Mar 24, 2015

The Dirty Sample

The Dirty Sample

…A seven pointed star, painted with an odorous concoction of owl blood and the ground rinds of bananas from the West Indies is smeared across the floor in precise brush strokes. The dim lights from various DAT machines and keyboards of all makes and scale flicker from the edges of the room, casting scintillating ghostly shadows of the precariously perched stack of wax centered perfectly in the star’s inner geometry. Casting the dismantled components of a poorly constructed apex microphone into a smelting pot, heated on the dash of a compressor bank, and letting them melt into a dull glowing sludge, I incant the terms of the Great Ape and await a sign that my efforts have succeeded. The Star begins to smoke from the floor and the machines lights flare up suddenly. I am convinced I have conjured his essence, and carefully ask my first question of the evening…

Chapter: “To Whom am I speaking?”

Dirty Sample: Apeface aka The Dirty Sample
Professor Mandrake aka TwoBlueApes aka missing2wisemen aka Crash Silverback

C: Just who or what is the Dirty Sample?

DS: Dirty Sample is a producer from YYC. He’s a little mad. Spends most days in the dark and most of his nights by flames crawling up walls, creating odd things within his lab. Time is his enemy and sleep has an untrustworthy family tree.

C: Where did the Dirty Sample come from?

DS: Raised in the Kootenays but trained on the prairies. He sees no flaw in water stained vinyl or old dust encrusted platters of wax. Anything that makes noise may be sampled. Cracked, filthy and scratched is ok with gorilla.

C: I’ve heard the history of your work over the last decade, and everything seems to have its own particular voice. What do you attribute this to?

DS: Creating projects and trying to up the plateau constantly. I grew up in the time of the tape and credit a lot of my work to that era. Listening to an album front to back. Artists having a personalized touch on their sound. That’s what inspires me to create a whole project and give it an entire feel for the artist I am working with.

C: What decides the direction of a particular project such as Raw Produce? Where did you begin with your choices on this album?

DS: Raw Produce started with the beat for “ Gun in your Pocket” Adam Bomb, D-Sisive and Tech 12. I’ve always enjoyed doing albums with multiple artists on it and with the help of Kyle Lundie at ColdWax and the homey Ty-G. We started putting together a list of artists that we could get up on the album. One by one they just fell in place.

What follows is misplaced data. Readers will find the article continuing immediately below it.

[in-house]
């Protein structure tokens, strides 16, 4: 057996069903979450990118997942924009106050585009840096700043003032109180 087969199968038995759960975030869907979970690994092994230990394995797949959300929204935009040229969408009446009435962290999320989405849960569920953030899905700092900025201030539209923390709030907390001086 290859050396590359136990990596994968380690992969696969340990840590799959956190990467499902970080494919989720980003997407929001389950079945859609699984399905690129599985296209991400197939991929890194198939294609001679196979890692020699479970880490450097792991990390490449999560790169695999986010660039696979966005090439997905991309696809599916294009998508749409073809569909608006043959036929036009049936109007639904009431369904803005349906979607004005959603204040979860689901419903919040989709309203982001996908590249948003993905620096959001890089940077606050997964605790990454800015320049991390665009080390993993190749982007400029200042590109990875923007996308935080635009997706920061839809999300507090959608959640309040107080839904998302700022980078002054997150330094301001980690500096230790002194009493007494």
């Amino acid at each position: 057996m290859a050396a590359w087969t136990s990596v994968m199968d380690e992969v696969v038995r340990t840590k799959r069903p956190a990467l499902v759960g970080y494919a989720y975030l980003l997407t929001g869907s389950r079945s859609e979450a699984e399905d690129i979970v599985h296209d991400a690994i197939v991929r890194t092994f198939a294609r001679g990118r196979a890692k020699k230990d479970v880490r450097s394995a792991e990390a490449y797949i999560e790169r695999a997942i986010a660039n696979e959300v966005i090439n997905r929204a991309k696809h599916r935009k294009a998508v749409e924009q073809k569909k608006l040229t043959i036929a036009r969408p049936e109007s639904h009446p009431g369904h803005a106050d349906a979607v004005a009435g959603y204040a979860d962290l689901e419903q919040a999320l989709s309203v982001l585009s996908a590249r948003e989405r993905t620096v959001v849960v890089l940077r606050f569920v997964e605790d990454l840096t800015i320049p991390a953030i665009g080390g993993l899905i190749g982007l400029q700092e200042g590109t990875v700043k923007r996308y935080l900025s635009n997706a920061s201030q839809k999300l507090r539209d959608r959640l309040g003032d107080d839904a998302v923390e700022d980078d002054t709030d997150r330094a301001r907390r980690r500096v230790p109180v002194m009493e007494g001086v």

C: Did you have any particular artists in mind when you set out to make this album? What made you add these characters to the list as you worked out the project?

DS: Well, some artists were particular. Roc Marciano, Guilty Simpson, Adam Bomb, D-Sisive, Hash Mills but some just fell nicely into their spot. Kirby and Kay were rolling through YYC with Factor for a show and I just so happened to have a beat I put aside for the album that they murdered, one warm summer night in the Golden Triangle.

C: What is your process when building a song? Does it vary? Why do you think that is?

DS: It does vary. Sometimes I find the sample then mash in the drums and sometimes vice versa. I spend a lot of time on tracks after vocals are laid. It’s the main reason I don’t sell a lot of beats one-off. A lot of cats just want the wave and that’s it. But if my name is on a project I want to rework the beat after vocals have been laid to give the artist a full track. Have it come together in totality.

C: Do you see specific instrumentals or songs as a larger part of a whole when they are in their infancy? Do you know immediately whether you are crafting a song for an artist in mind, or does that come out during the progression of creation?

DS: Yes I see them as a larger part of a whole. I normally try to craft for an artist in mind. Though sometimes it doesn’t work out. I always try to keep a few projects on the go which makes me push towards making beats for the artists I am working with.

C: What is your work flow like? Do you sit down daily and practice your craft, or at the other end of the spectrum, do you wait for inspiration to hit you?

DS: Work flow is sporadic however I do sit down everyday to work on music. If I don’t, I get a little stir crazy. I spend a lot of time in the lab listening and working. Sometimes I have no inspiration and still try to get something done just to push through the numbness and get my fix.

C: Sampler of choice, First Sampler you owned and your Dream Sampler and why for each of them?

DS: First sampler was a Roland CDX-1. It was an interesting little machine. If I used a sampler as my main piece I would use a 2000xl. Whatevski and I have made some bangers on his and I am like a Pig in a shit house when he brings it over.

My main choice is the oldest of the new school. I sample through Goldwave and create beats in AcidPro. Yeah I said it, Acid Pro. Still running windows XP.

C: What do you feel is the most important aspect of yourself as an artist to cultivate?

DS: Every aspect. I don’t look at it like this though. I feel I’m just a madman putting sound and words down so I don’t go completely insane and throw myself off a building before my real time is up on this rock.

C: Real quick, favourite banana region of supply?

DS: Central American isthmus

C: What’s next for your horizon?

DS: Working on a new album with Touch entitled THE THING. Have a couple younger artists I am starting to work with and I really want to get some well made video’s done this year. Maybe another Instrumental album for the heads. But we’ll see.

C: Any shout outs and quotables?

DS: “Find what you love and let it kill you” – Charles Bukowski

C: Much thanks for the words of illumination!

DS: Thank you G!

Check the new album Raw Produce at phonographique.com or phonographique.bandcamp.com

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